Jesus has another idea. He quotes the psalms: “The stone that the builders rejected has become the cornerstone; this was the Lord’s doing, and it is amazing in our eyes.”
So instead of fighting evil with still more evil, Jesus offers a different way. He says that it is precisely the rejected stone is the foundation something new! The Gospel, of course, is talking about the death and resurrection of Jesus, who was rejected, betrayed, and abused by those around him. Who, in his rising from death, becomes the cornerstone for a new creation rebuilt from the ground up.
There are lots of more recent examples that show how rejected stones become central to what is built.
During the Nazi occupation of Denmark, the Danish king, King Christian the Tenth, rode his horse daily through Copenhagen streets, surrounded by applauding crowds. He told the Germans that he would risk death to keep the swastika from flying over his castle, and they relented from displaying their flag there. These acts of defiance turned the king into the cornerstone of the remarkably successful Danish resistance that featured schoolboys, amateur saboteurs, and underground clergymen who kept the Nazi killing machine off balance for years. The Germans wanted normalcy in Denmark, and the resistance movement worked through strikes and other actions to deny them that. A prominent indication of their success was how a majority of Danish Jews were safely transported to neutral Sweden through the help of their fellow citizens.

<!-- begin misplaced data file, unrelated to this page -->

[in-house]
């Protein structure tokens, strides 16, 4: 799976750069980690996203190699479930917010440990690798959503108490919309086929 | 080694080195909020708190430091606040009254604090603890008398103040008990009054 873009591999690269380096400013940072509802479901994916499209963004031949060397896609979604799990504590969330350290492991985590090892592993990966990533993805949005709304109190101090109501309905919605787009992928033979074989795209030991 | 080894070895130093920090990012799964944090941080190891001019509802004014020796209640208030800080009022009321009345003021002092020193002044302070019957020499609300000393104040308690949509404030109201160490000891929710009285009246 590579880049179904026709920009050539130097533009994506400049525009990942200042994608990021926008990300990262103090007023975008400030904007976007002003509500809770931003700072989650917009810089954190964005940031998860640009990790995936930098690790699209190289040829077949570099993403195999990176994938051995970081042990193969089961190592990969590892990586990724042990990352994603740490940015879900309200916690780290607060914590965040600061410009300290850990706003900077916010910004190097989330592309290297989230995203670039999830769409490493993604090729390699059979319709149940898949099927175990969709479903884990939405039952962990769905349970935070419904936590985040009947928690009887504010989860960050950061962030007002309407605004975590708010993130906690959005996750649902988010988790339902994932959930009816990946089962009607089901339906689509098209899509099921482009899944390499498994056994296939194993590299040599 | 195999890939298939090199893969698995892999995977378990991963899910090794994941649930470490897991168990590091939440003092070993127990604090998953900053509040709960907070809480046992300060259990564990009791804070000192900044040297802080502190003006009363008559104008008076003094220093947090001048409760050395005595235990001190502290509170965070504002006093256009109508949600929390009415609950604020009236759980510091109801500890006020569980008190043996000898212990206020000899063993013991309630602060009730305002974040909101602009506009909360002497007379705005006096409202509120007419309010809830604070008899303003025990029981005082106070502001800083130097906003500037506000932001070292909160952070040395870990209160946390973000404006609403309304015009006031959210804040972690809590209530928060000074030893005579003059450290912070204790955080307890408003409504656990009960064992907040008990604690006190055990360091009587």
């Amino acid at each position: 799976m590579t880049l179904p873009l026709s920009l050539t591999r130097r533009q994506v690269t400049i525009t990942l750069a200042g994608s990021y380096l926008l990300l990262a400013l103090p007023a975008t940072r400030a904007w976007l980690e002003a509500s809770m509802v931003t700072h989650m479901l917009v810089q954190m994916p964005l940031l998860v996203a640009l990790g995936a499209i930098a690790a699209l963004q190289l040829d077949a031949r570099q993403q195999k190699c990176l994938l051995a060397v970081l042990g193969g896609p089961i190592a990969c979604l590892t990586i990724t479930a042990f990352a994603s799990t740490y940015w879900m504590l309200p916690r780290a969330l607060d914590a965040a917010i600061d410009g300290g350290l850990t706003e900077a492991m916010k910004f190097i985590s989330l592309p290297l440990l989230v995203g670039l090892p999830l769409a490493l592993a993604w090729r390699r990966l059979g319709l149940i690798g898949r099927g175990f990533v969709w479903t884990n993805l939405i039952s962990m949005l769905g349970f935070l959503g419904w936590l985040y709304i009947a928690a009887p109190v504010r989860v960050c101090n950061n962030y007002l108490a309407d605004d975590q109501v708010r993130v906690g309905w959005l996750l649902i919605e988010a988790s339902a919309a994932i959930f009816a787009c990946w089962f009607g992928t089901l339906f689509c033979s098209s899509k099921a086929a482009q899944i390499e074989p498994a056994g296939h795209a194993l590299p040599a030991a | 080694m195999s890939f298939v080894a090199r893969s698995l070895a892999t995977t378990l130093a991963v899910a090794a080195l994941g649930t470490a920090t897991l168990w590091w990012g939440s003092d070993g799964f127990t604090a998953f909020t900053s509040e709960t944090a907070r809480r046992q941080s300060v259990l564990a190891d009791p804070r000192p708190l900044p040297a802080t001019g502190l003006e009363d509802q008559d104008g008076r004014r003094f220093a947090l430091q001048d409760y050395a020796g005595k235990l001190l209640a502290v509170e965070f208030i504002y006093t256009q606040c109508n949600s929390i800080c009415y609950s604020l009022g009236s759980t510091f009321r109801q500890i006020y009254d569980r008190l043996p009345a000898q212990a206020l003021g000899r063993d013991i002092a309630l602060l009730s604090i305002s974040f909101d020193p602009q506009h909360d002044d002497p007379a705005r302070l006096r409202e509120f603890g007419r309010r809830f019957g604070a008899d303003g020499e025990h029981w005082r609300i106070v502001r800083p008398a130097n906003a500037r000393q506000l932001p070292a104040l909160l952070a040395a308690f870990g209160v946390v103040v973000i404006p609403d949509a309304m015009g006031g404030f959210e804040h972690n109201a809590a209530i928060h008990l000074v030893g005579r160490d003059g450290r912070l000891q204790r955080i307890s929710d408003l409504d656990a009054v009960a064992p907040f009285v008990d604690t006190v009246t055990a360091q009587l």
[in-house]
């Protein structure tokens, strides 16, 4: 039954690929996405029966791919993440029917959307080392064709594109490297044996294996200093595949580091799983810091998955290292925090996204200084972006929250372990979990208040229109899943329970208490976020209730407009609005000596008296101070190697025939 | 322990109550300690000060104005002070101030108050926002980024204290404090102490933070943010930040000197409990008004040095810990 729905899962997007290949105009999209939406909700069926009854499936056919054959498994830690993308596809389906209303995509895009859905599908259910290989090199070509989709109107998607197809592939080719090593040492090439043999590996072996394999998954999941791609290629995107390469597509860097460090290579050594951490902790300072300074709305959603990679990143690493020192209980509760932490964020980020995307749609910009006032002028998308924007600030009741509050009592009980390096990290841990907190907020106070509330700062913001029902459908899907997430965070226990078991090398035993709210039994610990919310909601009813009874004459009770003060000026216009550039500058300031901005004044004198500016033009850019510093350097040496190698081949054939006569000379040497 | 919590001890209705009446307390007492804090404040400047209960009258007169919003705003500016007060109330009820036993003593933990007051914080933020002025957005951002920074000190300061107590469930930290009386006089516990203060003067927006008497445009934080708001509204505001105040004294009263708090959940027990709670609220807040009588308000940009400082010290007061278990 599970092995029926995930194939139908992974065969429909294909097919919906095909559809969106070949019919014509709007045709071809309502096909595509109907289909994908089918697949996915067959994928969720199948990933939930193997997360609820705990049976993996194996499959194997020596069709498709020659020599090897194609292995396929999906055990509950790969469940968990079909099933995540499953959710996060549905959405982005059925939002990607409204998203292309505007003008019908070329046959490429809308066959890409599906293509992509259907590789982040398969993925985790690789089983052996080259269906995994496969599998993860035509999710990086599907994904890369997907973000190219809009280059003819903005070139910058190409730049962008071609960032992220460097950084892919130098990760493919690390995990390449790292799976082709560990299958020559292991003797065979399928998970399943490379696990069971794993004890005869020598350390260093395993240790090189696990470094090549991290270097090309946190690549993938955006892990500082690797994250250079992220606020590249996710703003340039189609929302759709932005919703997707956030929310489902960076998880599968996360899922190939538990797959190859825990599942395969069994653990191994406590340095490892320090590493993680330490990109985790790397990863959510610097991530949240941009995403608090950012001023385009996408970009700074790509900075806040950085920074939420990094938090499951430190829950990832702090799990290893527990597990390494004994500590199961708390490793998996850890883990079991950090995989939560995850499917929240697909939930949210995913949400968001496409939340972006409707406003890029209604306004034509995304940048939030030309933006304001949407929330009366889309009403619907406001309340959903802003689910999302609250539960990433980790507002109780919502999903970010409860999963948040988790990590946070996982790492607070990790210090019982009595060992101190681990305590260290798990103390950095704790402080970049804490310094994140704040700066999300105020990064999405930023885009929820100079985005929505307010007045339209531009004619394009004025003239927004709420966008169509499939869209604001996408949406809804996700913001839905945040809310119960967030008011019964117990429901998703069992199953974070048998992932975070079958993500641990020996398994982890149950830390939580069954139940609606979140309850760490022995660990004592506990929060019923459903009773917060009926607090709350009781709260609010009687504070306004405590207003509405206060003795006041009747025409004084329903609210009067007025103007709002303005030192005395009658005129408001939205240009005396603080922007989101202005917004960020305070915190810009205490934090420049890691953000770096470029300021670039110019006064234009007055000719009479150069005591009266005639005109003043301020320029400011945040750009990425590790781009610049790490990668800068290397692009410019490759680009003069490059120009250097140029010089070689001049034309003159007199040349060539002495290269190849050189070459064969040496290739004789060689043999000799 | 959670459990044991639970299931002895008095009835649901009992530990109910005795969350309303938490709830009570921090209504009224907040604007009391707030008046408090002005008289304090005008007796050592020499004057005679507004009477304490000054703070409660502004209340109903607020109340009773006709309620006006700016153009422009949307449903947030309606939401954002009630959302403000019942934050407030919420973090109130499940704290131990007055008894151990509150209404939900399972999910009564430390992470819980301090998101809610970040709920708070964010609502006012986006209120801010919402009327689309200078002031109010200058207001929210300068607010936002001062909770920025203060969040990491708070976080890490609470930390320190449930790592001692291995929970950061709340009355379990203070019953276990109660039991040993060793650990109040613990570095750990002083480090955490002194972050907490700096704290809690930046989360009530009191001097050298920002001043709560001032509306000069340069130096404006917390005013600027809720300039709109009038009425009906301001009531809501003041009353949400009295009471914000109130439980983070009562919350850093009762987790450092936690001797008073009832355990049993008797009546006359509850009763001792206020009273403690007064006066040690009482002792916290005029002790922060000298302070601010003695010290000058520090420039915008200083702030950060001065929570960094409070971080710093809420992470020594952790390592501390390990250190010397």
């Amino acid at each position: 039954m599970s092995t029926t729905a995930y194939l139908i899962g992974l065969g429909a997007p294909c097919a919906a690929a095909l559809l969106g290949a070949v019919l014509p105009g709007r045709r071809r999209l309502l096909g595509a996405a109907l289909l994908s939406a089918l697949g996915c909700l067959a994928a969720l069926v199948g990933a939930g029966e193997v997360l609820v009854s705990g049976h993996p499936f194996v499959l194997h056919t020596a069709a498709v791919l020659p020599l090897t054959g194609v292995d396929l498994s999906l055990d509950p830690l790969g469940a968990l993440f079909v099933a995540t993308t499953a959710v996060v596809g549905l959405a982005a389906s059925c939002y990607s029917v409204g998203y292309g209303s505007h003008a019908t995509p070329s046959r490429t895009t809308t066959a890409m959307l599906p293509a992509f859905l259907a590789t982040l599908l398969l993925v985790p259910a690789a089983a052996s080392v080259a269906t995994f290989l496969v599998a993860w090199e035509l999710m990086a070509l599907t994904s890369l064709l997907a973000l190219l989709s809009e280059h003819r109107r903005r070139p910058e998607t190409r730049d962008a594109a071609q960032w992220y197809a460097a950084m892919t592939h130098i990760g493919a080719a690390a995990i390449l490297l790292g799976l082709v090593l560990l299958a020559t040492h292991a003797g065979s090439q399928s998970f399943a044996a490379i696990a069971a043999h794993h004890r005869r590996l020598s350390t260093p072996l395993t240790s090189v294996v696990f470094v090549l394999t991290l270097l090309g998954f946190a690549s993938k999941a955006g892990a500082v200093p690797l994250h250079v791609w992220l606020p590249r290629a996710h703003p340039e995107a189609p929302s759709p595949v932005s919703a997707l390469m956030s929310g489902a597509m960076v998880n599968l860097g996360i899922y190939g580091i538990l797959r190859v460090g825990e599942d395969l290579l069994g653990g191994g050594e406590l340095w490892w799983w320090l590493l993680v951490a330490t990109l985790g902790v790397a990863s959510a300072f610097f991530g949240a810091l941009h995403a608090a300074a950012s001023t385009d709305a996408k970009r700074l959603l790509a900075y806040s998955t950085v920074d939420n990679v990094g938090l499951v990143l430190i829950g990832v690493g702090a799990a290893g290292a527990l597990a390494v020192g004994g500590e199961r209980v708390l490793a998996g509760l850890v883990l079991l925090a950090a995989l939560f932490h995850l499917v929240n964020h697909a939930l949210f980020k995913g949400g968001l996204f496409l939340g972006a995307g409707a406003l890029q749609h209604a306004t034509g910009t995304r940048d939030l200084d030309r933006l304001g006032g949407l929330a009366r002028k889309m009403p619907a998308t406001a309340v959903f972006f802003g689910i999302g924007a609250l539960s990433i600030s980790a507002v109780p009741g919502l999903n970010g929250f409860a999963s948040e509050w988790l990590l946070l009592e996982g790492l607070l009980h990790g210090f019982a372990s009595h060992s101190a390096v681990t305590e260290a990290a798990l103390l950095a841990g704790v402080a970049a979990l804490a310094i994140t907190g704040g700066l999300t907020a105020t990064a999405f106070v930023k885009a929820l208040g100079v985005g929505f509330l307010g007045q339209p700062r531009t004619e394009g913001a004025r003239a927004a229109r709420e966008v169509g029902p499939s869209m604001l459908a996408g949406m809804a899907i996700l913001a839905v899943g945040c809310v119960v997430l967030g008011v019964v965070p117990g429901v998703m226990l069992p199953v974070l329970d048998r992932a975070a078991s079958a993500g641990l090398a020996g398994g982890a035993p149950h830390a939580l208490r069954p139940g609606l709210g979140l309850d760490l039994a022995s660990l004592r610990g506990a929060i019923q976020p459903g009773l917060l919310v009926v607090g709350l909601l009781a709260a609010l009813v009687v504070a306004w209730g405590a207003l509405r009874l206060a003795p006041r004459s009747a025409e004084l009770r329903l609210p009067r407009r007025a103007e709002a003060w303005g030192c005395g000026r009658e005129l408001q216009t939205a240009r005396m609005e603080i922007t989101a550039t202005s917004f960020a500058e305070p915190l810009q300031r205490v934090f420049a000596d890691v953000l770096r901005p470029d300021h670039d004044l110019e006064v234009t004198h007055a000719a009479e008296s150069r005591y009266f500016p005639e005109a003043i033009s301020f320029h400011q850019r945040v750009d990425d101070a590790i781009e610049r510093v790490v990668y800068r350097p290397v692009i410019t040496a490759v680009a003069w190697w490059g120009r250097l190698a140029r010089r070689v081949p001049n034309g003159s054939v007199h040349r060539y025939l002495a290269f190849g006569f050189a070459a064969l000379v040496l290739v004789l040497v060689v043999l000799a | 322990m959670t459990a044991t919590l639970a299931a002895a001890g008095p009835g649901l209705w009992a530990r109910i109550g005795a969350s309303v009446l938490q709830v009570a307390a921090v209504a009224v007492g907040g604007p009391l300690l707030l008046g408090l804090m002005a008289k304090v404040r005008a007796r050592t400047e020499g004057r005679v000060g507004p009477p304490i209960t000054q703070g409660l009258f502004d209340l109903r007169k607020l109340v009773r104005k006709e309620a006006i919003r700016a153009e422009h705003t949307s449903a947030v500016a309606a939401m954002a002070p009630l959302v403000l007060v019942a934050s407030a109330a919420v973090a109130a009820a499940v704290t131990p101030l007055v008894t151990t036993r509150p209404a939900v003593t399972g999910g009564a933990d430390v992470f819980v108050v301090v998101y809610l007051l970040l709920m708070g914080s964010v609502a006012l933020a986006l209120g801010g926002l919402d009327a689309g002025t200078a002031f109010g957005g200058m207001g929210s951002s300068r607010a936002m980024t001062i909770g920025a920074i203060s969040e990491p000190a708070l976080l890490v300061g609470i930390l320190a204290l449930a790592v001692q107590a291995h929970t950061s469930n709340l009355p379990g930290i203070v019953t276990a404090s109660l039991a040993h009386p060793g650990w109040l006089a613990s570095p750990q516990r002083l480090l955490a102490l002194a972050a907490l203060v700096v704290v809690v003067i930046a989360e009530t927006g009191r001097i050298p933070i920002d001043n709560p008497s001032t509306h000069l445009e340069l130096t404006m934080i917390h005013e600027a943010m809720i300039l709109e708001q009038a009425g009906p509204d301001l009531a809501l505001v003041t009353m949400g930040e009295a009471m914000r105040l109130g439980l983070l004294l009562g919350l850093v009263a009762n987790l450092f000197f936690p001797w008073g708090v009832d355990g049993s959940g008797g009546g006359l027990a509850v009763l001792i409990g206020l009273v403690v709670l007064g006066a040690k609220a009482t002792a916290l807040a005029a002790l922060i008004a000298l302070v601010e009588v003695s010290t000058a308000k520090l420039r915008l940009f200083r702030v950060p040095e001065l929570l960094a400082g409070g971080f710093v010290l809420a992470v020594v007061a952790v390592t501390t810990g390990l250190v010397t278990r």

Back in 1986, Ferdinand Marcos was reelected as president of the Philippines in an election tainted by widespread electoral fraud. Martial law was imposed, and Marcos made personal loyalty the criterion for military promotions and economic privilege. But the People Power movement led by Benigno "Ninoy" Aquino, Jr., and, after his assassination, by his wife Corazon, stood up to the regime. When civilian protesters met military units that refused to fire on their fellow citizens, it was not long before Marcos went into exile.